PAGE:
1. Skip to content
  2. Skip to main menu
  3. Skip to more DW sites

IMF warns El Salvador of Bitcoin 'risks'

February 11, 2023

The Central American country became the first worldwide to adopt Bitcoin as a legal currency in 2021. The IMF said the government should be more transparent.

Protestors hold placards against the Bitcoin law during a protest the government of Nayib Bukele and his policies
El Salvador has seen protests against the cryptocurrency, and against Bukele's policiesImage: Camilo Freedman/SOPA Images via ZUMA Press/picture alliance

The International Monetary Fund has urged the government of El Salvador to exercise greater transparency with its Bitcoin transactions, highlighting the cryptocurrency's "risks."

In September 2021, El Salvador became the first country worldwide to introduce Bitcoin as a legal tender alongside the US dollar. El Salvador's Congress passed a law last month to regulate the issuance of other digital assets by the state and private entities.

In a report on Friday, the IMF once again warned the government regarding Bitcoin following a visit to the country.

"While risks have not materialized due to the limited bitcoin use so far," the IMF report said, the use of the cryptocurrency could grow, given new legislative reforms adopted to encourage its use.

The IMF noted that "underlying risks to financial integrity and stability, fiscal sustainability, and consumer protection persist."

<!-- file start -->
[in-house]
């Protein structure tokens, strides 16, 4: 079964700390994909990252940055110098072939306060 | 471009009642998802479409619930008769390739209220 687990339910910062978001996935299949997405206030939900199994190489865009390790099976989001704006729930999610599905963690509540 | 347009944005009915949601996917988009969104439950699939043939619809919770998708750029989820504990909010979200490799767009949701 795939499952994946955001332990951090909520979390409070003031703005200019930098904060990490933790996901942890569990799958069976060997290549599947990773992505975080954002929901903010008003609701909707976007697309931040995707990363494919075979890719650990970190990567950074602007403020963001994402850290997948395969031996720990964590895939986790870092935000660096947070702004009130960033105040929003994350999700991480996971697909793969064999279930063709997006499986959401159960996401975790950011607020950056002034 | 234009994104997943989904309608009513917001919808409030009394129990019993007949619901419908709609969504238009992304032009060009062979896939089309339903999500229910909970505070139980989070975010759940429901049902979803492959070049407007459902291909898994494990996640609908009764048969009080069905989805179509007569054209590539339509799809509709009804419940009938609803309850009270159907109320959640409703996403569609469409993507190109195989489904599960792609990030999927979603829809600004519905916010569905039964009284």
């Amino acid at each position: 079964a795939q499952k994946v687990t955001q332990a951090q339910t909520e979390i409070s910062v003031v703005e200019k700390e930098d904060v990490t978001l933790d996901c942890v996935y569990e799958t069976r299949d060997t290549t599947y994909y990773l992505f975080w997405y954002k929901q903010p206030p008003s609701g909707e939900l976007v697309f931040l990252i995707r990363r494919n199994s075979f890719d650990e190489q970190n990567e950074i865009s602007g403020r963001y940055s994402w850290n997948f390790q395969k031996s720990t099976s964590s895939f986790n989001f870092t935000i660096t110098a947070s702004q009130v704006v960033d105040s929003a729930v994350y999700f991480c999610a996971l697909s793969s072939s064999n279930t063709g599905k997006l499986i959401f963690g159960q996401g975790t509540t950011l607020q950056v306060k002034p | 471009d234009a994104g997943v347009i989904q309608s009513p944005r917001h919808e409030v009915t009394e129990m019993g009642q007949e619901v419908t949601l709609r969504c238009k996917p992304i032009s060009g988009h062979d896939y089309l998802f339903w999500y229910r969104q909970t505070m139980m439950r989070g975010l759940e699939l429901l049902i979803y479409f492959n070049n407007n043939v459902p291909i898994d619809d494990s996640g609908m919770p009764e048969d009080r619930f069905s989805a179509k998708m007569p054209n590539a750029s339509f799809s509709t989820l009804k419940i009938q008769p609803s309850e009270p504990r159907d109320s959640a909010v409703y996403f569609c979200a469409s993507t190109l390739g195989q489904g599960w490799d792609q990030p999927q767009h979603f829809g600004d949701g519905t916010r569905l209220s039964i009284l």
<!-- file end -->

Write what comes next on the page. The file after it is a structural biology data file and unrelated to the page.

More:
How has El Salvador embraced Bitcoin?

President Nayib Bukele, reputed to be a tech enthusiast, is attempting to get more of the country's residents to use traceable ways of exchanging goods and money. Many Salvadorians do not have bank accounts.

The country rolled out a digital wallet, called Chivo, in September 2021, parallel to adopting Bitcoin as a legal currency. Many Salvadorans have since protested against the move and Bukele's policies in general.

Bukele then announced last November that the country's treasury would start buying a Bitcoin every day. 

The Reuters news agency has calculated nearly 2,470 coins were acquired by the government for about $106.4 million (€99.4 million) since the announcement. The Salvadoran government doesn't officially disclose purchases, holdings or where the coins are kept.

In its statement, the IMF stressed the importance of "greater transparency over the government's transactions in Bitcoin and the financial situation of the state-owned Bitcoin-wallet (Chivo)."

Despite the warnings, the IMF report applauded the growth of the Salvadoran economy by 2.8% in 2022. It cited the government's effective pandemic response, the "unprecedented" crime reduction and the strong tourism revenues as the reasons.

At the same time, IMF officials warned that Salvadoran exports and remittances could be affected by a pronounced slowdown in the US.

Bitcoin is now legal tender in El Salvador

rmt/dj (AFP, Reuters)